If you want a readily available herb blend, Italian seasoning can be a convenient choice. It usually includes basil, oregano, thyme, and marjoram for a balanced and complex flavor.
If you look at the list of herbs above, you’ll probably spot a few familiar ones. Italian seasoning actually includes all of the traditional herbs in zaatar. The main difference is the addition of basil, which will give your food a slightly sweeter, mintier taste. It’s a great option when freshening up a thick tomato sauce.
When using Italian seasoning, keep in mind that it is made of dried herbs rather than fresh ones. You’ll want to start with modest amounts to avoid a too strong flavor. Try one teaspoon for every tablespoon of zaatar, used while cooking or sprinkled on when serving.
7) Ground Sumac
Ground sumac is only one of three main ingredients in zaatar, but it does more of the legwork than the other two put together. It has a bright, citrusy flavor that stands out in any dish, filling the role of vinegar or lemon. Just keep in mind that it is strong, so don’t use more than a quarter teaspoon at a time.
Ground sumac is ideally paired with heavier or fattier dishes. Here, it can cut through the big and bold flavors, rounding out the taste and accenting it. If you want to balance it a bit, try using it with some herbs like thyme or oregano.
For best results, add your ground sumac after the food is cooked, just before serving. If added to a hot pan, it will quickly lose its flavor.
8) Lemon Zest
If you don’t have ground sumac, lemon zest is the next best thing. It has a similar flavor, except that it is fresher and fruitier, which means it also does the work of zaatar’s herb blend.
The best way to use lemon zest is just at the end of cooking, so it has time to incorporate into the hot food, but not so much that it loses its flavor. Most dishes call for one half to a full tablespoon, similar in quantity to zaatar.
The advantage of using lemon zest is that you can add lemon juice along with it. This will enhance its fruity flavor, which can be especially good on meat and fish.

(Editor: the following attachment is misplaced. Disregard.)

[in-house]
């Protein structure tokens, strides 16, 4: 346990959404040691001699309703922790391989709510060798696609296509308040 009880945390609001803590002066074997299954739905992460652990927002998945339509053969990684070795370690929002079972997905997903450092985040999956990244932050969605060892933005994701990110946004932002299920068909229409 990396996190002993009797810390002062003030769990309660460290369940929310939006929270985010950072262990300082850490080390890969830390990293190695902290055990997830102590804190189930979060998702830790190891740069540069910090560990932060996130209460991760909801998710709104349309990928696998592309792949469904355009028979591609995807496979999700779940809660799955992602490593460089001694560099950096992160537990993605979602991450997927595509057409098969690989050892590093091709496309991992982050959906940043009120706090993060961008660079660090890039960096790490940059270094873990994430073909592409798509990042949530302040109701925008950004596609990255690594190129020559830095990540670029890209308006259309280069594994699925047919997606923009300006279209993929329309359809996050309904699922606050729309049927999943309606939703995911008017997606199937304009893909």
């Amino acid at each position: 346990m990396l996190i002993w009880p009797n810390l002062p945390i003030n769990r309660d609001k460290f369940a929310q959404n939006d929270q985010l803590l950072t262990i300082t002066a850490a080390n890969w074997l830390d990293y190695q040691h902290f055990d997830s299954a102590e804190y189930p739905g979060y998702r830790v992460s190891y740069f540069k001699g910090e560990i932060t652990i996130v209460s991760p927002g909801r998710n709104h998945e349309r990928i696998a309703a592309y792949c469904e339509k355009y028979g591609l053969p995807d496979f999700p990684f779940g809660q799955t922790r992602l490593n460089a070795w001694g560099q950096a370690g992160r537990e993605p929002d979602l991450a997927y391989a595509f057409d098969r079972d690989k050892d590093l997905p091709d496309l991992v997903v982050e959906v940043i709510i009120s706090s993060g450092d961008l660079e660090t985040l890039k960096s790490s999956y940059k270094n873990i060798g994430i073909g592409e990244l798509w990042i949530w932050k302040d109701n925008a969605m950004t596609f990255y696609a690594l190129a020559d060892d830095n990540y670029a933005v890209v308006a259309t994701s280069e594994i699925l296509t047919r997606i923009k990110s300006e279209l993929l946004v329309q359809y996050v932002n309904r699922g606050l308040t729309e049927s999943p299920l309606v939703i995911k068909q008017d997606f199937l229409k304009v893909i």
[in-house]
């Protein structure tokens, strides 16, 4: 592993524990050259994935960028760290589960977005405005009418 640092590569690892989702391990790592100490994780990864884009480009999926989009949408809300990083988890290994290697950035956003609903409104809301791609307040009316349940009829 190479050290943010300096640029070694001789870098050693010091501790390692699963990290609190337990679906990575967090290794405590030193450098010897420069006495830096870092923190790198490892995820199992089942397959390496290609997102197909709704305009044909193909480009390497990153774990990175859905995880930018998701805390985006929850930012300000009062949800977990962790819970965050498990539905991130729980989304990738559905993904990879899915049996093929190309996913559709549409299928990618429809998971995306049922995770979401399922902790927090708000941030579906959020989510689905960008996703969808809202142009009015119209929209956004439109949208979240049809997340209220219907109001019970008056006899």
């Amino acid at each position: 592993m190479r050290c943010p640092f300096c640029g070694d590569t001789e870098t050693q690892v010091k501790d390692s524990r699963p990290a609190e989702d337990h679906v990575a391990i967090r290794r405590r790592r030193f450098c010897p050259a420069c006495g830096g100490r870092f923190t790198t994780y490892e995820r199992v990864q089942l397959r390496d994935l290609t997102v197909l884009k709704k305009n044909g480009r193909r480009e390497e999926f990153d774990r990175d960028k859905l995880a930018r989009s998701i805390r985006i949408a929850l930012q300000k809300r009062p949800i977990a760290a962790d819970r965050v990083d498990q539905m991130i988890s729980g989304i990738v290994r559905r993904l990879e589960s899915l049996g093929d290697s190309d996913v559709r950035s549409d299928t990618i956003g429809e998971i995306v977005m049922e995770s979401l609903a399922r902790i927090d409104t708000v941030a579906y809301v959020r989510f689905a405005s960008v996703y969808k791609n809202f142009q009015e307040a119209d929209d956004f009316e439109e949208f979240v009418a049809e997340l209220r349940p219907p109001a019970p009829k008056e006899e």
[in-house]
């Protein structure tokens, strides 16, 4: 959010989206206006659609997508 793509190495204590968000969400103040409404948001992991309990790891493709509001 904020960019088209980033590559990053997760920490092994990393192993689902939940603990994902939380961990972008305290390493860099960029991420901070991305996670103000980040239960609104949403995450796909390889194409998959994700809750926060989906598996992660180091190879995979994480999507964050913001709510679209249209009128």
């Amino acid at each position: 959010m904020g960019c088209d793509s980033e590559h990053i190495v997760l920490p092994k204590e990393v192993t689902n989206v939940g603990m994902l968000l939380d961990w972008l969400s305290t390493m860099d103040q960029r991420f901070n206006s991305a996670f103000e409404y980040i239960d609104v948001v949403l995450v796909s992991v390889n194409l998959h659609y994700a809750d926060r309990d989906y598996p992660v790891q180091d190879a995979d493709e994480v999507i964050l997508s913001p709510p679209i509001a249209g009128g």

Dukkah, also called duqqa and do’ah, is an Egyptian spice blend containing nuts, sesame seeds, coriander, and cumin. While it shares a similar geography and one key ingredient with zaatar, it has a distinctly different taste. Still, it can be a great way to liven up a dish and become a closer match when combined with other ingredients.
The best way to substitute dukkah for zaatar is by adding acidic and herbal elements to help balance the flavor. Lemon zest or sumac can be a great way to brighten its flavor, while thyme or marjoram can bring a nice herbaceous flavor.
No matter how you use it, dukkah is best suited to dishes with earthy flavors. Meat stews or curries are a great choice.
|Lemon Pepper||This pre-bottled seasoning blend is spicier than zaatar but adds plenty of flavors.|
|Lemon Thyme||A variety of thyme that has a brighter, more citrusy taste.|
|Coriander||A spice commonly used in Middle Eastern cuisine, it brings complex flavor, not unlike zaatar.|
|Shichimi Togarashi||This Japanese spice blend also includes sesame and other flavors reminiscent of zaatar.|
|Mixed Herbs||While they won’t capture all the rich flavor of zaatar, the right blend can add complex flavor.|
|Italian Seasoning||This familiar blend brings a taste of the Mediterranean to any dish with just a shake.|
|Ground Sumac||As one of the main ingredients in zaatar, this ground berry packs a punch on its own.|
|Lemon Zest||You might be surprised how similar in flavor lemon zest is to ground sumac.|
|Dukkah||This is a different spice blend originating in Egypt, featuring some of the same spices as zaatar.|
The exact mixture can vary widely from region to region, but most zaatar blends include sesame seeds, ground sumac, and dried herbs. The herbs used differ greatest but commonly include oregano, thyme, and marjoram.
Zaatar originates in the Middle East, where it is most commonly enjoyed today, along with North Africa. Saudi Arabia, Iran, Turkey, Isreal, and the United Arab Emirates all enjoy it as a regular accompaniment to food.
Zaatar is best used as a seasoning after food is cooked so the more delicate herb flavors can come through. Just sprinkle it over a shakshuka, salad, or cut avocado.